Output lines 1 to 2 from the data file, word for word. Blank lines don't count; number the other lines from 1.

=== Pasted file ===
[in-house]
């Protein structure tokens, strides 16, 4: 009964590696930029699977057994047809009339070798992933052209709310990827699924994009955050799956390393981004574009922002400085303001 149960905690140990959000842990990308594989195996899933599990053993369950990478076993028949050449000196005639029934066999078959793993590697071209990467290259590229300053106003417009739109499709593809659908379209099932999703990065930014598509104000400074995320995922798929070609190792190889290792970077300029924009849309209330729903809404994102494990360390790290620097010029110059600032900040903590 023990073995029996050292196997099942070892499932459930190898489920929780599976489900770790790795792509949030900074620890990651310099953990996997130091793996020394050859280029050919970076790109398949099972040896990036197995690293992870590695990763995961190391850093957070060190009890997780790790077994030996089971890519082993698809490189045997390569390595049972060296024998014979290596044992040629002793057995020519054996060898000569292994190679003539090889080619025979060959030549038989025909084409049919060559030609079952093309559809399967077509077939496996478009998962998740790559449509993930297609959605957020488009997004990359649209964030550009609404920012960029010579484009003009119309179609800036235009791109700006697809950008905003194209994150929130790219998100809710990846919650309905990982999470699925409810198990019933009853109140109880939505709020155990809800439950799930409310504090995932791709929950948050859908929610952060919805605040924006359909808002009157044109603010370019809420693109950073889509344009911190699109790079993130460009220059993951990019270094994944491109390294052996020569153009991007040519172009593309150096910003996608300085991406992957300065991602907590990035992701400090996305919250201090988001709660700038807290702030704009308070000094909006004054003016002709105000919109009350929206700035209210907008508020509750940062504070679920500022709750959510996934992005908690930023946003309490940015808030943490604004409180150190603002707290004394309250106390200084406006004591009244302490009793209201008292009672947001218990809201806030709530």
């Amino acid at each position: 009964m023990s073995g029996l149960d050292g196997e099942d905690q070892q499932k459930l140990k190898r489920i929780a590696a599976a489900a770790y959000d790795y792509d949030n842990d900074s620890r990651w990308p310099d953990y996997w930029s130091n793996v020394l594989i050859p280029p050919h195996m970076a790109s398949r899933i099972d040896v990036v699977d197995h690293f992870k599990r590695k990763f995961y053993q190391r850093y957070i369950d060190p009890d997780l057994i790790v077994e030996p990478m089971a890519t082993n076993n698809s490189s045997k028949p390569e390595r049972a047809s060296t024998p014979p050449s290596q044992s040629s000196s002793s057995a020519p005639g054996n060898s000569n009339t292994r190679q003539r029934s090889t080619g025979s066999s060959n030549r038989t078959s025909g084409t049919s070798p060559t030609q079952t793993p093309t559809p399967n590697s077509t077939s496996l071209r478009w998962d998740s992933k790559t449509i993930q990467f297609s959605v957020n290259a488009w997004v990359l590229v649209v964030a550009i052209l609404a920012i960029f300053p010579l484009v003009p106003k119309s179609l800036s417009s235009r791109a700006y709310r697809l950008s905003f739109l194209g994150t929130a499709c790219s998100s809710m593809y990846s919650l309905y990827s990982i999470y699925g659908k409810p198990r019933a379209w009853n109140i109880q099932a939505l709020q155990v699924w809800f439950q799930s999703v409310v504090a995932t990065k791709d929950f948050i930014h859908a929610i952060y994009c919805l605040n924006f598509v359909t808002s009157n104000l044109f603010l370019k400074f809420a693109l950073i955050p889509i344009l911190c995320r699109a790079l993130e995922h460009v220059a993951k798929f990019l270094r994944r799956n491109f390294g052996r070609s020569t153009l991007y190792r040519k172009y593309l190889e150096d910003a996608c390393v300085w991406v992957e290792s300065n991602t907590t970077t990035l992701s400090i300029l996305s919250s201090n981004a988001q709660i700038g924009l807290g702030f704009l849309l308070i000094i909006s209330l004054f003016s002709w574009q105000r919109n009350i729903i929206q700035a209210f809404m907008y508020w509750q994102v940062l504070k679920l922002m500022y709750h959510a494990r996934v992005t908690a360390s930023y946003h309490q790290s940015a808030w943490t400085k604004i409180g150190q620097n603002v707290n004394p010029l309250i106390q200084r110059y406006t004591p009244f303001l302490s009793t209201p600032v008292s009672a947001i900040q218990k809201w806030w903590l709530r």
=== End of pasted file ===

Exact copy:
[in-house]
């Protein structure tokens, strides 16, 4: 009964590696930029699977057994047809009339070798992933052209709310990827699924994009955050799956390393981004574009922002400085303001 149960905690140990959000842990990308594989195996899933599990053993369950990478076993028949050449000196005639029934066999078959793993590697071209990467290259590229300053106003417009739109499709593809659908379209099932999703990065930014598509104000400074995320995922798929070609190792190889290792970077300029924009849309209330729903809404994102494990360390790290620097010029110059600032900040903590 023990073995029996050292196997099942070892499932459930190898489920929780599976489900770790790795792509949030900074620890990651310099953990996997130091793996020394050859280029050919970076790109398949099972040896990036197995690293992870590695990763995961190391850093957070060190009890997780790790077994030996089971890519082993698809490189045997390569390595049972060296024998014979290596044992040629002793057995020519054996060898000569292994190679003539090889080619025979060959030549038989025909084409049919060559030609079952093309559809399967077509077939496996478009998962998740790559449509993930297609959605957020488009997004990359649209964030550009609404920012960029010579484009003009119309179609800036235009791109700006697809950008905003194209994150929130790219998100809710990846919650309905990982999470699925409810198990019933009853109140109880939505709020155990809800439950799930409310504090995932791709929950948050859908929610952060919805605040924006359909808002009157044109603010370019809420693109950073889509344009911190699109790079993130460009220059993951990019270094994944491109390294052996020569153009991007040519172009593309150096910003996608300085991406992957300065991602907590990035992701400090996305919250201090988001709660700038807290702030704009308070000094909006004054003016002709105000919109009350929206700035209210907008508020509750940062504070679920500022709750959510996934992005908690930023946003309490940015808030943490604004409180150190603002707290004394309250106390200084406006004591009244302490009793209201008292009672947001218990809201806030709530």